Stop, Thief! What You Can Do To Stop Identity Theft

By: Pamela A. Lee, Esquire

There isn’t a day that goes by that I do not receive an email or telephone call where the individual on the other end wants me to click on a link or provide personal information.

Likewise, there isn’t a month that goes by without another story in the news concerning a data breach or hacked accounts. While data breaches—prevention of which is not in your control—are likely the largest threat to your identity, there are some measures in your control to help stop the theft of your identity.

Here are a few suggestions for reducing identity theft:

Secure Your Devices

Cybercriminals are getting smarter and more sophisticated so you need to adequately secure your computers and mobile devices.  Password protect your devices.  Change passwords regularly and use passwords incorporating upper and lower cases, numbers and punctuation marks.  It is wise not to store private information on your mobile device or computer, including login and password information and credit card information.  Regularly install all updates of your anti-virus software and anti-malware.  Don’t reply to, or click on a link in, an email from a sender you do not recognize.  Don’t click on a link in an email purporting to be from your bank or an online vendor; instead, go to the website directly to make sure you are connecting to the legitimate website.

Be Vigilant When Using the Web

A public Wi-Fi network—you know, the ones you find at your favorite coffee shop or hotel—is never secure. Do not make purchases, use passwords, or expose your private information when using a public network.

Be vigilant when clicking on pop-up boxes when surfing online.  Cybercriminals commonly set up phony pop-ups based upon popular and legitimate websites.  Earlier this year, people who bought a new Hewlett Packard printer and visited the company’s website to download the required software were greeted with a phony pop-up box that asked “Are you trying to set up your new Hewlett Packard printer” set up by criminals to gain remote access to your computer.

Use only secure website addresses.  Verify that the website address has “https://” for a prefix. The “s” in the prefix is very important because “http://” is not secure.  You can also look for the padlock icon in the address bar (it’s usually green) and if you click on the padlock a pop-up will appear displaying the site’s security information.  If there is a “Secure and Verified” badge, click the badge and as long as a pop up displays the correct certificate and verification information of the website you’re visiting, then its likely legitimate.  Finally, look for a website’s privacy policy and contact information to determine the legitimacy of the site.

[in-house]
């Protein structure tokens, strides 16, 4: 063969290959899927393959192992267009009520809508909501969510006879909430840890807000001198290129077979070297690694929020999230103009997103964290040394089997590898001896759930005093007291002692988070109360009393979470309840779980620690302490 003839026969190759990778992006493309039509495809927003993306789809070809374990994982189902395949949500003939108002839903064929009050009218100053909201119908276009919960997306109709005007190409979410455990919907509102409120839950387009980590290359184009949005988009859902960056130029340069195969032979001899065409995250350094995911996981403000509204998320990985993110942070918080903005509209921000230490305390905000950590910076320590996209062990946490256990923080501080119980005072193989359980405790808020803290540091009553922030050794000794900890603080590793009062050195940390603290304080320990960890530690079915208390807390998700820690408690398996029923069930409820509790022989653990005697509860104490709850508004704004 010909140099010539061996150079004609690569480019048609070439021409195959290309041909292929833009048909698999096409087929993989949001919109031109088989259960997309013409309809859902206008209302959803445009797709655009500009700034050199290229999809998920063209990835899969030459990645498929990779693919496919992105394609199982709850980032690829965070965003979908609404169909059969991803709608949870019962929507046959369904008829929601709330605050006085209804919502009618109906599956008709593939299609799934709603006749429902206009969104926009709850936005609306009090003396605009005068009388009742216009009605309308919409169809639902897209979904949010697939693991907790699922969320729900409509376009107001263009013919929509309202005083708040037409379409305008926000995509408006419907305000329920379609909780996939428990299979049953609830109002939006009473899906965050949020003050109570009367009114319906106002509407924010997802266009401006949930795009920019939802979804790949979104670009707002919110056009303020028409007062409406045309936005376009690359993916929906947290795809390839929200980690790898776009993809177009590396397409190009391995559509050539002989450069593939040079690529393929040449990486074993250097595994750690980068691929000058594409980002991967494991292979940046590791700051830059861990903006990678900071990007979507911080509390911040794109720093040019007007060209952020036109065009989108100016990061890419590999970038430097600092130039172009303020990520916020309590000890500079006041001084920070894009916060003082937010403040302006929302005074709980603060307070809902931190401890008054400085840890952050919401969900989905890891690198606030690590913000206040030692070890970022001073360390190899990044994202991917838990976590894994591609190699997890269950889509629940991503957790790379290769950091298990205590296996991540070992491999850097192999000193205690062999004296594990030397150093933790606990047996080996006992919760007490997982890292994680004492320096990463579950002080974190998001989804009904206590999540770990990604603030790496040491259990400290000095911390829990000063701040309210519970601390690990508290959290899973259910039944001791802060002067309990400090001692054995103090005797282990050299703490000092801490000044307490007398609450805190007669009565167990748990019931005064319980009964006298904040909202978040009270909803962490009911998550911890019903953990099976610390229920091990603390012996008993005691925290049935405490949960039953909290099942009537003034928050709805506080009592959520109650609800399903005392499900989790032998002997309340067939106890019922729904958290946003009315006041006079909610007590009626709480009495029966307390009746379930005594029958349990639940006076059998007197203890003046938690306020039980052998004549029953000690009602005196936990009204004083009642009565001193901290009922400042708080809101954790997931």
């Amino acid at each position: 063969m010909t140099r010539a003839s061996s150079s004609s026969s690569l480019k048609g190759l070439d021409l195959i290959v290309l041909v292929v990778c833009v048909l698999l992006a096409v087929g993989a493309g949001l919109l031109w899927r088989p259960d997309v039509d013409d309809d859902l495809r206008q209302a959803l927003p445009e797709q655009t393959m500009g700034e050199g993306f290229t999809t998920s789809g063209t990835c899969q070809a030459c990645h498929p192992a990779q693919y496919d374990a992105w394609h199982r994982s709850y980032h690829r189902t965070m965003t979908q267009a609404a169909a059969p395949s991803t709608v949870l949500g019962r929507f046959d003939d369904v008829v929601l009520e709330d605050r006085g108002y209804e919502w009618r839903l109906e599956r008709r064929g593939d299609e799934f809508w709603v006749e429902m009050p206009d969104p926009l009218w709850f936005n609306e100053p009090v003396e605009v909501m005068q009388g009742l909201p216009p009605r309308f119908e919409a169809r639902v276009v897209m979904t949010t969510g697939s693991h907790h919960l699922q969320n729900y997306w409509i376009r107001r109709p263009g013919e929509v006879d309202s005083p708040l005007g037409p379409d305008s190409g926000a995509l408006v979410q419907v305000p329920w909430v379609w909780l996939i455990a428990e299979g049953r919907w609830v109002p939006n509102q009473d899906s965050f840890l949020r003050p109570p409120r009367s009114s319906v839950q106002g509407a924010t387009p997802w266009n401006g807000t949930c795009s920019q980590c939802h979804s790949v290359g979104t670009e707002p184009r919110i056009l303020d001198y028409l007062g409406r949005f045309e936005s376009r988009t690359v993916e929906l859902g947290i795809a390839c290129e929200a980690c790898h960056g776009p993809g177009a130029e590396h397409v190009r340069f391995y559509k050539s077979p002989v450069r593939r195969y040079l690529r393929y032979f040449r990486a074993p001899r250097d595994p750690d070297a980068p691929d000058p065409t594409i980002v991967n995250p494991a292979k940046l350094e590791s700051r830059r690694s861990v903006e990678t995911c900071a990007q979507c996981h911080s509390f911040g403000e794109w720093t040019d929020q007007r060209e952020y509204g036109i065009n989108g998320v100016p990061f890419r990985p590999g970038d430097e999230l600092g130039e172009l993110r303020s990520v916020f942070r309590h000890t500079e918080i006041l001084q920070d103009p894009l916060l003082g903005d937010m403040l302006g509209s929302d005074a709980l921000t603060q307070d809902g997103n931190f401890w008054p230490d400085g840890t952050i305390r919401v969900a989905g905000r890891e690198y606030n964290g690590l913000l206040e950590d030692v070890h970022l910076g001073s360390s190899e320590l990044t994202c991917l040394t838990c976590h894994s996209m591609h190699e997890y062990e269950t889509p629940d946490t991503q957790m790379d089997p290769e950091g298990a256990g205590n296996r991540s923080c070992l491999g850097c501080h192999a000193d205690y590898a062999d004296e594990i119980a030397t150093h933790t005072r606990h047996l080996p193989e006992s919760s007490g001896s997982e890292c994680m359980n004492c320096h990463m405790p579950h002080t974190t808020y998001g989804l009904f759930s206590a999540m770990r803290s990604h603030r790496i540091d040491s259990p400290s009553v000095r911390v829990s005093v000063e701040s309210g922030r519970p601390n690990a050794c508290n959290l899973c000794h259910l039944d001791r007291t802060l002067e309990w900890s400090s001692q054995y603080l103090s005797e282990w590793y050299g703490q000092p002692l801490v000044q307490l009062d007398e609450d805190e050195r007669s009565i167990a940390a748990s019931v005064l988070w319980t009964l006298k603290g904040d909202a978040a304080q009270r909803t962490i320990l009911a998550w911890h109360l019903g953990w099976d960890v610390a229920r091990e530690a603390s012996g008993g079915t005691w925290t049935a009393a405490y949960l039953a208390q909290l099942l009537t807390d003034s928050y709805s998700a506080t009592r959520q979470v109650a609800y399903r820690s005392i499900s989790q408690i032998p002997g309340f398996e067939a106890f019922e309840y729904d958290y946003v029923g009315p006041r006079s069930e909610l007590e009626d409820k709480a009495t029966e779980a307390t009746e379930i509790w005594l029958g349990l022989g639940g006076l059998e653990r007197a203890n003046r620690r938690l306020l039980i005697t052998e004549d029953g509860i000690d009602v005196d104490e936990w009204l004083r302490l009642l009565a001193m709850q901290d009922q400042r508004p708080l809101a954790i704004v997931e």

Don’t Give Out Your Personal Information

Never respond to unsolicited requests—whether by email, telephone or any other mode of communication—for personal information such as your name, date of birth, social security number and bank or credit card information.  Don’t post your date of birth, mother’s maiden name, father’s middle name, first pet’s name, or other personal information on social media.  It is also wise to regularly check your credit reports.

What To Do If Your Identity Is Stolen

Contact your financial institution(s) and, if necessary, lock or close down the accounts affected.  Place a fraud alert with the three major reporting agencies—TransUnion, Equifax and Experian— and then request copies of your credit reports to review for any unauthorized accounts.  You may also want to initiate a credit freeze (or security freeze) which will restrict access to your credit report from the credit bureaus which, in turn, makes it difficult for thieves to open a new account in your name.  File a report with the Federal Trade Commission and with your local police department.  Change your passwords.

If you are a victim of identity theft, you may want to consult with an attorney that has experience with such matters.

The Law Firm of DiOrio & Sereni, LLP is a full-service law firm in Media, Delaware County, Pennsylvania. We strive to help people, businesses and institutions throughout Southeastern Pennsylvania solve legal problems – and even prevent legal problems before they occur.  To learn more about the full range of our specific practice areas, please visit or contact Pamela A. Lee, Esquire at 610-565-5700 or at [email protected]


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